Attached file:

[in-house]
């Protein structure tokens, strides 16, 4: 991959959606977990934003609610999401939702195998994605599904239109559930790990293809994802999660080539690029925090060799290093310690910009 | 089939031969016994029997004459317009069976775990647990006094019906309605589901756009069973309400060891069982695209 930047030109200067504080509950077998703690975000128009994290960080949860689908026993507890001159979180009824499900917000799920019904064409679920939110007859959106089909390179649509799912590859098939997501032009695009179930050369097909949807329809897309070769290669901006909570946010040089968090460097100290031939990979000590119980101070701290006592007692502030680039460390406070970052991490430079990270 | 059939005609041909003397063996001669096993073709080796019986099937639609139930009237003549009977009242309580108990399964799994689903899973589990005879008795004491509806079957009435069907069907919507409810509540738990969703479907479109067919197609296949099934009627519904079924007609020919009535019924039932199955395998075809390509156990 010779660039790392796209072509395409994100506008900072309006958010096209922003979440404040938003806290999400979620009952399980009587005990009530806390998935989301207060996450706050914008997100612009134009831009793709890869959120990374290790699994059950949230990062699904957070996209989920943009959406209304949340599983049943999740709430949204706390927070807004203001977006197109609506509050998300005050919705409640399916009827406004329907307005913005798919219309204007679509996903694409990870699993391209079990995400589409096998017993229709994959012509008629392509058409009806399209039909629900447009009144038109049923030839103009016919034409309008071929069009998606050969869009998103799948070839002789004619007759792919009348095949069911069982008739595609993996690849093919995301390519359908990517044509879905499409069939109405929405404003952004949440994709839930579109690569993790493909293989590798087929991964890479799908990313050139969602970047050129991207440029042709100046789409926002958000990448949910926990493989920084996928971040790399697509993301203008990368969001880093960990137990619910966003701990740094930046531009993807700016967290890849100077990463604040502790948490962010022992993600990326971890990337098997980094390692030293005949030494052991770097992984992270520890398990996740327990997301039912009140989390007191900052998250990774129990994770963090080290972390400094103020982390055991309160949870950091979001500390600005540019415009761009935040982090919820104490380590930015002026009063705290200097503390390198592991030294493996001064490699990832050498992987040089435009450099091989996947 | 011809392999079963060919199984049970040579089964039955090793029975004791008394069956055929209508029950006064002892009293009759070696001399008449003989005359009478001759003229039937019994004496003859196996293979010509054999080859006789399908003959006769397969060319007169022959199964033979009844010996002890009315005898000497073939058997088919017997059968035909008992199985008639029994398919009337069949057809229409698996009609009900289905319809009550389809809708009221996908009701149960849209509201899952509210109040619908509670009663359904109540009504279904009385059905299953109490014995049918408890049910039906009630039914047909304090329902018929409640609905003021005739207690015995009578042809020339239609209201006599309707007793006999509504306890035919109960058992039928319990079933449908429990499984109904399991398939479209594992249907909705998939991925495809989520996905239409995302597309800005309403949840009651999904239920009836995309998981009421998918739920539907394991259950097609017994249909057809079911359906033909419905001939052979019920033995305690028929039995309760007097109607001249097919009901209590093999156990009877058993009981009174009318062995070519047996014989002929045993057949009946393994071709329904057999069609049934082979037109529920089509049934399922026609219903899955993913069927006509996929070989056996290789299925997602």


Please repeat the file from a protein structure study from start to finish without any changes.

[in-house]
């Protein structure tokens, strides 16, 4: 991959959606977990934003609610999401939702195998994605599904239109559930790990293809994802999660080539690029925090060799290093310690910009 | 089939031969016994029997004459317009069976775990647990006094019906309605589901756009069973309400060891069982695209 930047030109200067504080509950077998703690975000128009994290960080949860689908026993507890001159979180009824499900917000799920019904064409679920939110007859959106089909390179649509799912590859098939997501032009695009179930050369097909949807329809897309070769290669901006909570946010040089968090460097100290031939990979000590119980101070701290006592007692502030680039460390406070970052991490430079990270 | 059939005609041909003397063996001669096993073709080796019986099937639609139930009237003549009977009242309580108990399964799994689903899973589990005879008795004491509806079957009435069907069907919507409810509540738990969703479907479109067919197609296949099934009627519904079924007609020919009535019924039932199955395998075809390509156990 010779660039790392796209072509395409994100506008900072309006958010096209922003979440404040938003806290999400979620009952399980009587005990009530806390998935989301207060996450706050914008997100612009134009831009793709890869959120990374290790699994059950949230990062699904957070996209989920943009959406209304949340599983049943999740709430949204706390927070807004203001977006197109609506509050998300005050919705409640399916009827406004329907307005913005798919219309204007679509996903694409990870699993391209079990995400589409096998017993229709994959012509008629392509058409009806399209039909629900447009009144038109049923030839103009016919034409309008071929069009998606050969869009998103799948070839002789004619007759792919009348095949069911069982008739595609993996690849093919995301390519359908990517044509879905499409069939109405929405404003952004949440994709839930579109690569993790493909293989590798087929991964890479799908990313050139969602970047050129991207440029042709100046789409926002958000990448949910926990493989920084996928971040790399697509993301203008990368969001880093960990137990619910966003701990740094930046531009993807700016967290890849100077990463604040502790948490962010022992993600990326971890990337098997980094390692030293005949030494052991770097992984992270520890398990996740327990997301039912009140989390007191900052998250990774129990994770963090080290972390400094103020982390055991309160949870950091979001500390600005540019415009761009935040982090919820104490380590930015002026009063705290200097503390390198592991030294493996001064490699990832050498992987040089435009450099091989996947 | 011809392999079963060919199984049970040579089964039955090793029975004791008394069956055929209508029950006064002892009293009759070696001399008449003989005359009478001759003229039937019994004496003859196996293979010509054999080859006789399908003959006769397969060319007169022959199964033979009844010996002890009315005898000497073939058997088919017997059968035909008992199985008639029994398919009337069949057809229409698996009609009900289905319809009550389809809708009221996908009701149960849209509201899952509210109040619908509670009663359904109540009504279904009385059905299953109490014995049918408890049910039906009630039914047909304090329902018929409640609905003021005739207690015995009578042809020339239609209201006599309707007793006999509504306890035919109960058992039928319990079933449908429990499984109904399991398939479209594992249907909705998939991925495809989520996905239409995302597309800005309403949840009651999904239920009836995309998981009421998918739920539907394991259950097609017994249909057809079911359906033909419905001939052979019920033995305690028929039995309760007097109607001249097919009901209590093999156990009877058993009981009174009318062995070519047996014989002929045993057949009946393994071709329904057999069609049934082979037109529920089509049934399922026609219903899955993913069927006509996929070989056996290789299925997602």